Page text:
Art on Display 1949-69 at the Calouste Gulbenkian Museum in Lisbon is the result of a partnership between Het Nieuwe Instituut/Jaap Bakema Study Centre and the Calouste Gulbenkian Museum. The exhibition investigates the relation between art, architecture and public by focusing on art exhibitions designed by architects. Art on Display 1949-69 will be on show in Lisbon until March 2020, after which it will get a follow-up at Het Nieuwe Instituut.
In the postwar period, the small scale and interior qualities of museum contexts provided ample possibilities for architectural experimentation. This lead the British architect couple Alison and Peter Smithson to characterize exhibition design as ‘staging the possible’. Other architects from this period such as Aldo van Eyck, Lina Bo Bardi, Carlo Scarpa and Franco Albini were also explicitly probing the relation between art and architecture as a source of innovation. This attitude resulted in many different exhibition designs for permanent collections and contemporary avant-garde art shows. Moreover, Albini advised the Gulbenkian Museum on the construction of their museum building in 1969, which turns 50 years old this year.
Art on Display 1949-69 reconstructs six iconic exhibition designs by these architects on 1:1 scale. It provides a first-hand encounter with different ways of looking at art, and the possibility of contrasting those which might be seen as more contemplative and hieratic, with those which are clearly more immersive and spatially transformative. Museological, societal and architectural questions of the 1949-1969 period are raised once again, particularly with regard to the public role and meaning of art and cultural institutions in a democratizing society.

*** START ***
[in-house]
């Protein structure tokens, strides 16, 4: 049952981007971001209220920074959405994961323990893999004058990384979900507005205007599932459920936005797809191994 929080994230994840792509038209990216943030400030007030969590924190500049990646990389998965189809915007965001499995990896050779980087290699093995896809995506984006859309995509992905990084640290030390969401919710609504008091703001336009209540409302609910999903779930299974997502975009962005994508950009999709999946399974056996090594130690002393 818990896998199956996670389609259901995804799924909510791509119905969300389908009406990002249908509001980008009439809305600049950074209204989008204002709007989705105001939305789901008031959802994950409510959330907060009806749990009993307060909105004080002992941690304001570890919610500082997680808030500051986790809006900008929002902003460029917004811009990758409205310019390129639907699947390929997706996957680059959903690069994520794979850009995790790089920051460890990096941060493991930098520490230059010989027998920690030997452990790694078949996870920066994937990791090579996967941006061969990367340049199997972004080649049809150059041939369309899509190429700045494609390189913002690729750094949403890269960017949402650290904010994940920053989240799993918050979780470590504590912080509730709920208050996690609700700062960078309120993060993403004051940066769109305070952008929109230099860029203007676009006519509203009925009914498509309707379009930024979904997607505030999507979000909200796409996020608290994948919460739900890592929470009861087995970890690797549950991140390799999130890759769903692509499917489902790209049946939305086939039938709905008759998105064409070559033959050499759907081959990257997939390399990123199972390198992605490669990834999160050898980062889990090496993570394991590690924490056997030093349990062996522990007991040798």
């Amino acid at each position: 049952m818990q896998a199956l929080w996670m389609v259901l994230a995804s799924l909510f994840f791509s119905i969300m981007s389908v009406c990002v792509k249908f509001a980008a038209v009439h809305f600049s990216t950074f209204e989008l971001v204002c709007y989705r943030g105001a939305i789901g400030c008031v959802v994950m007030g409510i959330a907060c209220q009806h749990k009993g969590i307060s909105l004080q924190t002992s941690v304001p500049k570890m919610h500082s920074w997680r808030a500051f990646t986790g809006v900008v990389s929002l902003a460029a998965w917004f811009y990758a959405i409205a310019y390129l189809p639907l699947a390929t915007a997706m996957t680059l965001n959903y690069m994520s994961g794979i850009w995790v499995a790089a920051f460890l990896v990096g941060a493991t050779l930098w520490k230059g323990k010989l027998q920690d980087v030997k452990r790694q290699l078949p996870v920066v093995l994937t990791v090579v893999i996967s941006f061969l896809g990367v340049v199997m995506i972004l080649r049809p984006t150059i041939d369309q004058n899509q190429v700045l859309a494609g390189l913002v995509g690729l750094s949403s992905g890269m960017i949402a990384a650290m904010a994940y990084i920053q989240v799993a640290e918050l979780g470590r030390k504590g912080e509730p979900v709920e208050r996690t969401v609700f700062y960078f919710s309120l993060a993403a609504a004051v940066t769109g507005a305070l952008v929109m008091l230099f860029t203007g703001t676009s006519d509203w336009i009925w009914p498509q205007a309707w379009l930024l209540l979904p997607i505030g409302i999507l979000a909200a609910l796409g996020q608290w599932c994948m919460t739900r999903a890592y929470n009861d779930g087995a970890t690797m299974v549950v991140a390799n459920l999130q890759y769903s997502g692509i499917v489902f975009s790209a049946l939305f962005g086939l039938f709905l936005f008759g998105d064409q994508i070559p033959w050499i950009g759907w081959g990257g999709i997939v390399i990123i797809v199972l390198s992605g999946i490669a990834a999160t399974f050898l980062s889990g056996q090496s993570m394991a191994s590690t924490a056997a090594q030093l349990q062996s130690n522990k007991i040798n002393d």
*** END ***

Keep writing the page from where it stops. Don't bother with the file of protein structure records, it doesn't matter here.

The exhibition is curated by Penelope Curtis (Gulbenkian Museum) and Dirk van den Heuvel (Jaap Bakema Study Centre).
Het Nieuwe Instituut will host an event at the Gulbenkian Museum that will deal will the museological and museographical aspects of contemporary exhibition making and Het Nieuwe Instituut's own exhibition practice. This event is part of the 2019 Lisbon Architecture Triennale partner programme.
1:1 Period Rooms
Midway through the past century the historically appointed period room in many museums made way for the ‘white cube’. Modern art needed neutral, white exhibition walls instead of historically decorated rooms. From 1 February to 6 April 2015 Het Nieuwe Instituut is taking the period room as the basis for a programme devoted to exhibition models. For 1:1 Period Rooms, the Greek architect and artist Andreas Angelidakis designs an installation and draws on period rooms held in the collection at the Amsterdam Museum, which have not been presented to the public since the 1970s.
The combination of archival research and public presentation naturally leads to explorations of, and reflections on, questions of museology. Public presentation can assume all kind of formats, but within museological practice the exhibition counts as the most important vehicle for exhibiting historical material to a wide audience. But what sort of knowledge production is constituted by architectural exhibitions? The Jaap Bakema Study Centre probes these questions in various settings, often in collaboration with international partners.